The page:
In addition, because the DirectAds program provides very little information on how or when your promotions are displayed, you may also find it necessary to invest in a third-party bid measurement program to maintain a positive ROI in relation to the site’s high bid prices.

Alternative #3 – Kontera

In general, Kontera is best known for its in-text advertisements, which appear as linked content within Internet articles, blog posts and more. But besides these contextual link ads, the company also offers social media promotion services, editorial advertisements and mobile solutions, though few objective reviews are available on the efficacy of these newer service offerings.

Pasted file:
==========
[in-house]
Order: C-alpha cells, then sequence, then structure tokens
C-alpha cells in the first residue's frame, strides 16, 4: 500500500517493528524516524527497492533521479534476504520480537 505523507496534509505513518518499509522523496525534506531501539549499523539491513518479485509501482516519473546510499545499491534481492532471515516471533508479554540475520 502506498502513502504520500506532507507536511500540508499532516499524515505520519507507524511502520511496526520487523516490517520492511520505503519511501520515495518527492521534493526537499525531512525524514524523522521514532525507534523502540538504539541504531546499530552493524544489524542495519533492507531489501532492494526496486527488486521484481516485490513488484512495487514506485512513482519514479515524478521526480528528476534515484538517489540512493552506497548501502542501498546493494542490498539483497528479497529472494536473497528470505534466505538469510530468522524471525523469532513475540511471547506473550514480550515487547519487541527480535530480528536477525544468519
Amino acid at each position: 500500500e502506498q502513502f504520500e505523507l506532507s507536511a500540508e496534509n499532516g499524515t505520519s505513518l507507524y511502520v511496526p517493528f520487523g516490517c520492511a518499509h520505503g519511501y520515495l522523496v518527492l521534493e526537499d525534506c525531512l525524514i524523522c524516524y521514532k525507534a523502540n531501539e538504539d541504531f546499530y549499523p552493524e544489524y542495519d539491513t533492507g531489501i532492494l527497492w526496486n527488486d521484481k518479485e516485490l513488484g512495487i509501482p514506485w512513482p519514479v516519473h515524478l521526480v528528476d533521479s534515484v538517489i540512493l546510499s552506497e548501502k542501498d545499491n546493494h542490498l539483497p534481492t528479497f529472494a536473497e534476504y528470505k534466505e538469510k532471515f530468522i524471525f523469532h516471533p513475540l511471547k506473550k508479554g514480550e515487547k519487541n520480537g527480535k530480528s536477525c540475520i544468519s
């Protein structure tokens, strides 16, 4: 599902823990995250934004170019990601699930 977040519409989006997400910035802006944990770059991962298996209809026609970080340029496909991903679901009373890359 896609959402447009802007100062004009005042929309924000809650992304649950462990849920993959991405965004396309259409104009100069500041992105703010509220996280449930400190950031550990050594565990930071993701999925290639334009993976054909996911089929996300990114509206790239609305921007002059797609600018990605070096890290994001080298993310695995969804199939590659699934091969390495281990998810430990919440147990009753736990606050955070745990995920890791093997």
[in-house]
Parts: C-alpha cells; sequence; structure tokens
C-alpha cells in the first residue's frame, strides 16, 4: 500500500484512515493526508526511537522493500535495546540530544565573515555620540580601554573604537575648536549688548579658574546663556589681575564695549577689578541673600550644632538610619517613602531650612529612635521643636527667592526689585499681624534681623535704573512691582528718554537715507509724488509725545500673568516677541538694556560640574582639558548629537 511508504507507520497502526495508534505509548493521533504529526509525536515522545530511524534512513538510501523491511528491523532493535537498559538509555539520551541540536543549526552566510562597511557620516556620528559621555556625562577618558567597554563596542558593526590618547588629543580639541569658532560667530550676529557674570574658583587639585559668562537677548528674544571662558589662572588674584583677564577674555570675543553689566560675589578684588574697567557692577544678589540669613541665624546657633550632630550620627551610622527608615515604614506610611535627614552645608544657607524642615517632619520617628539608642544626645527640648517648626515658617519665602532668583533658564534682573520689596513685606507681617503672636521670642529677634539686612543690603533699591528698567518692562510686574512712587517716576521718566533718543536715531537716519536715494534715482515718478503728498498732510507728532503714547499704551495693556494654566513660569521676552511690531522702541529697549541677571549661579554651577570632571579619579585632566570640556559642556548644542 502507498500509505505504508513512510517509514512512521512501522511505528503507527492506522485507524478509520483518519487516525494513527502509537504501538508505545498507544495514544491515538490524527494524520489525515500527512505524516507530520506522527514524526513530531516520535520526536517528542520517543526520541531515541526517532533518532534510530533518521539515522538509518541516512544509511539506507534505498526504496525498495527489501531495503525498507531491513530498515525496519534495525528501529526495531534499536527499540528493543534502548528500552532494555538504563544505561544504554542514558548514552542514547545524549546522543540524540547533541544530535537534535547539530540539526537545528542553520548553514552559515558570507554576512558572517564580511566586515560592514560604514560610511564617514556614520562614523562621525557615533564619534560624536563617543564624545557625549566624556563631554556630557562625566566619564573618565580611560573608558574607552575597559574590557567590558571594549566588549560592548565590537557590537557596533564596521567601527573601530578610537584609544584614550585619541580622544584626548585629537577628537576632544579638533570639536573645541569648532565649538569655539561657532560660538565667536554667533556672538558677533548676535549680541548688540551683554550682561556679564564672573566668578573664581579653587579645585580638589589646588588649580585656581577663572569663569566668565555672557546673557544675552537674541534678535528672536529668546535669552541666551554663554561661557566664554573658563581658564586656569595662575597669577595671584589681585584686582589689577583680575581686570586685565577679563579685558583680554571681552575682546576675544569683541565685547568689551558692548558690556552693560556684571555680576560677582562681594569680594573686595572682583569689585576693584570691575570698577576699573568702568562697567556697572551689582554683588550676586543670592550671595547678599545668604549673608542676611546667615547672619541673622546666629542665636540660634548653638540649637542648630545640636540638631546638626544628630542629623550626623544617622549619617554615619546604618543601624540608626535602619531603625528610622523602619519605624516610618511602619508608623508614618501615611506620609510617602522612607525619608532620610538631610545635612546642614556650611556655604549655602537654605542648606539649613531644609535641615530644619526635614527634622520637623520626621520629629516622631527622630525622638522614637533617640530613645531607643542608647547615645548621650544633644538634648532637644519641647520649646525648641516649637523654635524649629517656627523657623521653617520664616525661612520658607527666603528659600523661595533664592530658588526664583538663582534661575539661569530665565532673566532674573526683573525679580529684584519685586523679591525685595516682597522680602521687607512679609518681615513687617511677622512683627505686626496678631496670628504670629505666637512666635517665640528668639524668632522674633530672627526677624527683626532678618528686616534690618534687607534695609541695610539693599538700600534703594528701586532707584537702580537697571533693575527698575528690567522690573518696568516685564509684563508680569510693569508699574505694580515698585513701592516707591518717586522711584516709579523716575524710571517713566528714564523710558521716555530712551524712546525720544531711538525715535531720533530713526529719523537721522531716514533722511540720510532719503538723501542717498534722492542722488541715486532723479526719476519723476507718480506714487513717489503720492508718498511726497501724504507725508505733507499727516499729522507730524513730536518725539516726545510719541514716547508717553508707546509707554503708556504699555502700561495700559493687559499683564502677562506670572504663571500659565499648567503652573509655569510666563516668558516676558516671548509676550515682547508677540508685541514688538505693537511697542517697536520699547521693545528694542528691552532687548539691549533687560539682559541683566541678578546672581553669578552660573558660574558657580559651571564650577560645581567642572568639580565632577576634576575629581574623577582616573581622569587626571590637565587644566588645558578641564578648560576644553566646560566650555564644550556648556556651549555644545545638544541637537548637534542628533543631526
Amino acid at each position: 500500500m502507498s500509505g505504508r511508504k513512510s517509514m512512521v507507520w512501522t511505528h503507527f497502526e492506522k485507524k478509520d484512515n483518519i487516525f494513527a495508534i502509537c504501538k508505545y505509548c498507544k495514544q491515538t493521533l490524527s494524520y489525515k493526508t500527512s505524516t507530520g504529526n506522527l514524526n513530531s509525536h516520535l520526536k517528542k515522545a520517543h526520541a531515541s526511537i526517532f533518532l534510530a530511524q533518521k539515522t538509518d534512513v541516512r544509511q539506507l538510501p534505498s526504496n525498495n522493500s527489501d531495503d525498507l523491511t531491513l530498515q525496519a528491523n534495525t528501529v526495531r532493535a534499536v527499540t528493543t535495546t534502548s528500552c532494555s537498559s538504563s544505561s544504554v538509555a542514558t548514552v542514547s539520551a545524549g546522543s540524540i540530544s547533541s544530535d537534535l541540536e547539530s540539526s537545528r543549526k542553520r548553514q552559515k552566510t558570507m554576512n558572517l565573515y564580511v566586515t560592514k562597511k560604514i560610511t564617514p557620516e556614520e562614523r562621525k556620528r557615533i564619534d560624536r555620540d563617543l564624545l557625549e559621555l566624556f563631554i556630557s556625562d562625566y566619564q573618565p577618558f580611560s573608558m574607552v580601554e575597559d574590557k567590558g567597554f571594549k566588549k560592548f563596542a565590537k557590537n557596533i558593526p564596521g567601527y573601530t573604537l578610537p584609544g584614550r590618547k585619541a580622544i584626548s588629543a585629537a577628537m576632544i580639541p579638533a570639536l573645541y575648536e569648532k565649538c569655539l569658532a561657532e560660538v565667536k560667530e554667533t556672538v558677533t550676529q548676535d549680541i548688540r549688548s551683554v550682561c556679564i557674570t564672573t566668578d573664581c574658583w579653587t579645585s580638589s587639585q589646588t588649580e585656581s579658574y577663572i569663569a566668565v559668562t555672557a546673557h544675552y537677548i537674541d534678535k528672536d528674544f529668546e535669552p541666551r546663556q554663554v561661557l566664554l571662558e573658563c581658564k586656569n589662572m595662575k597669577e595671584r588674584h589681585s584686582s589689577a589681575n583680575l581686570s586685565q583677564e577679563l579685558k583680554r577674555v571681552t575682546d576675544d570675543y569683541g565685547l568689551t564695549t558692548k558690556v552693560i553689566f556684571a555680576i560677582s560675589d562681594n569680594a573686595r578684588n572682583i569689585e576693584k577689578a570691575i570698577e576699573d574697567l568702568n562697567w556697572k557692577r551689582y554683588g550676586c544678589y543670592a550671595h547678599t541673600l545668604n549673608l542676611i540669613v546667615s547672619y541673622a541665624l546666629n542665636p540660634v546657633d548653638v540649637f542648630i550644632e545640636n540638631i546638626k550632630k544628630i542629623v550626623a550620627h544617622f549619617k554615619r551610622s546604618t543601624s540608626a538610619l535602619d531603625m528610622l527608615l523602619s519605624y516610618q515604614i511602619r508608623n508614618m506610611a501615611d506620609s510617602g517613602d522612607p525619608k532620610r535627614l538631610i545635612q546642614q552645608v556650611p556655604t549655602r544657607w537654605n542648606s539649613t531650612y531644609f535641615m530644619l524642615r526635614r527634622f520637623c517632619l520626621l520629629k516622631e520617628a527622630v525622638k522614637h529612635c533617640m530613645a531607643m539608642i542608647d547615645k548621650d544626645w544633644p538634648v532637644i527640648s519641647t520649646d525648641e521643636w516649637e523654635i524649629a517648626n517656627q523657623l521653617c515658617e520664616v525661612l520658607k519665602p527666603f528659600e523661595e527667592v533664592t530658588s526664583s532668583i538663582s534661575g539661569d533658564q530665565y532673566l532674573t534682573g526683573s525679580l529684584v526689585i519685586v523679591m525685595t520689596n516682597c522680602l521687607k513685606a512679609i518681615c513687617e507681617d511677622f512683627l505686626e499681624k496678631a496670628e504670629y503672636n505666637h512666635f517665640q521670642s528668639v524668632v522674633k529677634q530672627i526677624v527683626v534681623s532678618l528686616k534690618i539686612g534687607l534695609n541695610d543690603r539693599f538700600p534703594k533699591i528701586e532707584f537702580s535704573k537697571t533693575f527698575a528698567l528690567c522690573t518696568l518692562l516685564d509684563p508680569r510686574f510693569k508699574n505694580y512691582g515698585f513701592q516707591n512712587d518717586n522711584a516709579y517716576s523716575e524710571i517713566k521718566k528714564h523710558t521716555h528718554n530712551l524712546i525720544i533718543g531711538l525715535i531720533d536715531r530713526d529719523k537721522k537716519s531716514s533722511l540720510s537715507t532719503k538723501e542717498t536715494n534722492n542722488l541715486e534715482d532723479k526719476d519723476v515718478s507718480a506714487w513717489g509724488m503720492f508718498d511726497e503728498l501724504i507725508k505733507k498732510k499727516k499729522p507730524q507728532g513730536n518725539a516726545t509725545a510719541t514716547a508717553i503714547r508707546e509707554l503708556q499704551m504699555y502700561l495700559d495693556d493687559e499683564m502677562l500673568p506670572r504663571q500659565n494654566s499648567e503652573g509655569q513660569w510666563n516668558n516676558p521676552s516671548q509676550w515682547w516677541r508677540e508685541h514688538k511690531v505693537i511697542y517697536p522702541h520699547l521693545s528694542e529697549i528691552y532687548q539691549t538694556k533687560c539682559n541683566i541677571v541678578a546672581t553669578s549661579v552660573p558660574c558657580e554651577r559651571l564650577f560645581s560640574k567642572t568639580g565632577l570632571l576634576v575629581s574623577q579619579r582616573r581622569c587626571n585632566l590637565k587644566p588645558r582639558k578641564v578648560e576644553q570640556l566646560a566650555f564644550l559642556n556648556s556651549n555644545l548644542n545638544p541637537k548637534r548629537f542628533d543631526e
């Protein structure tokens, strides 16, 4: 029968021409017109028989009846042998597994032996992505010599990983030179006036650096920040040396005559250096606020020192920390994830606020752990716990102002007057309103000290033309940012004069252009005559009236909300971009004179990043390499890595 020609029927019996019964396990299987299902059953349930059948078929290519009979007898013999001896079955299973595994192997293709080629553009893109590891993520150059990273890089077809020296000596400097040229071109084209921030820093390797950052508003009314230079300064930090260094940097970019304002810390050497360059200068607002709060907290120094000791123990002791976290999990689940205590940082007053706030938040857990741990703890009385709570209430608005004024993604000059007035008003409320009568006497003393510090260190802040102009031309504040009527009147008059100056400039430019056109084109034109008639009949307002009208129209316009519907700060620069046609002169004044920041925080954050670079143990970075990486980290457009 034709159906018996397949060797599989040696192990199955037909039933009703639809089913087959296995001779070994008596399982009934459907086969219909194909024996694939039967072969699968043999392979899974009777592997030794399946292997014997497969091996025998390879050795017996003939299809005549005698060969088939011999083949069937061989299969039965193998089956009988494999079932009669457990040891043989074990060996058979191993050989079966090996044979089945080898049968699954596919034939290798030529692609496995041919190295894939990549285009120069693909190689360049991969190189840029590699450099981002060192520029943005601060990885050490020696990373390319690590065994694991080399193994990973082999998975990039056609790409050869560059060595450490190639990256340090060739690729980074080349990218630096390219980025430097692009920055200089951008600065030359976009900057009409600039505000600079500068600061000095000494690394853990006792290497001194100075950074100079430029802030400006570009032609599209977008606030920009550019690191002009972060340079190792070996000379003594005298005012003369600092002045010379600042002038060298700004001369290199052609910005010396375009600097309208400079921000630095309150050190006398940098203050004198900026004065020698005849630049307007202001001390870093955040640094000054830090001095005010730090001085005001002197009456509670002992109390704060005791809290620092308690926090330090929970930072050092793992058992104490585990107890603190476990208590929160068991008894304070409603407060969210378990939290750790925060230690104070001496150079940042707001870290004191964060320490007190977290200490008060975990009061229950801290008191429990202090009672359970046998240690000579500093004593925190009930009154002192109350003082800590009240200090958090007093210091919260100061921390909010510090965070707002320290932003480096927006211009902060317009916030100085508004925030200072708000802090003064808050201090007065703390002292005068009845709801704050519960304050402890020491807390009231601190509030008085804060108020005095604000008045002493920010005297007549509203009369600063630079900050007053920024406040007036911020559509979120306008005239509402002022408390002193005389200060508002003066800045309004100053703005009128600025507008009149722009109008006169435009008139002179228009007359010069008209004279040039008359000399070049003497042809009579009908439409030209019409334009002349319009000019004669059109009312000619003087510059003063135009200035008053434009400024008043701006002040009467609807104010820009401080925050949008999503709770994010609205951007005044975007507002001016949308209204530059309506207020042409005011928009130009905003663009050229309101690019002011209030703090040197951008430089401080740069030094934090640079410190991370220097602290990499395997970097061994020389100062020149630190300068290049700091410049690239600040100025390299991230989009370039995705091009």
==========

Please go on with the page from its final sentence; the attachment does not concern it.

When considering this PPC alternative, be aware that many users seriously dislike the way in-text Kontera ads display on their favorite websites. In fact, a Google search for the company’s brand name turns up as many results asking, “How do I get rid of Kontera ads?” as it does news articles praising the company’s traffic-generation services.

In addition, reviews of Kontera’s in-text ad service by industry figures aren’t that promising when it comes to ad relevancy. Consider the following ad placement that prominent Internet marketing blogger Chris Guthrie received while testing Kontera on one of his sites:

As an advertiser, it’s imperative that you know your promotions are being displayed to the best possible candidates. But for now, my verdict is to stay away from Kontera. Despite the site’s wide reach and generally low click charges, the quality of its placements simply isn’t high enough to justify its savings over other PPC alternatives.

Alternative #4 – StumbleUpon Paid Discovery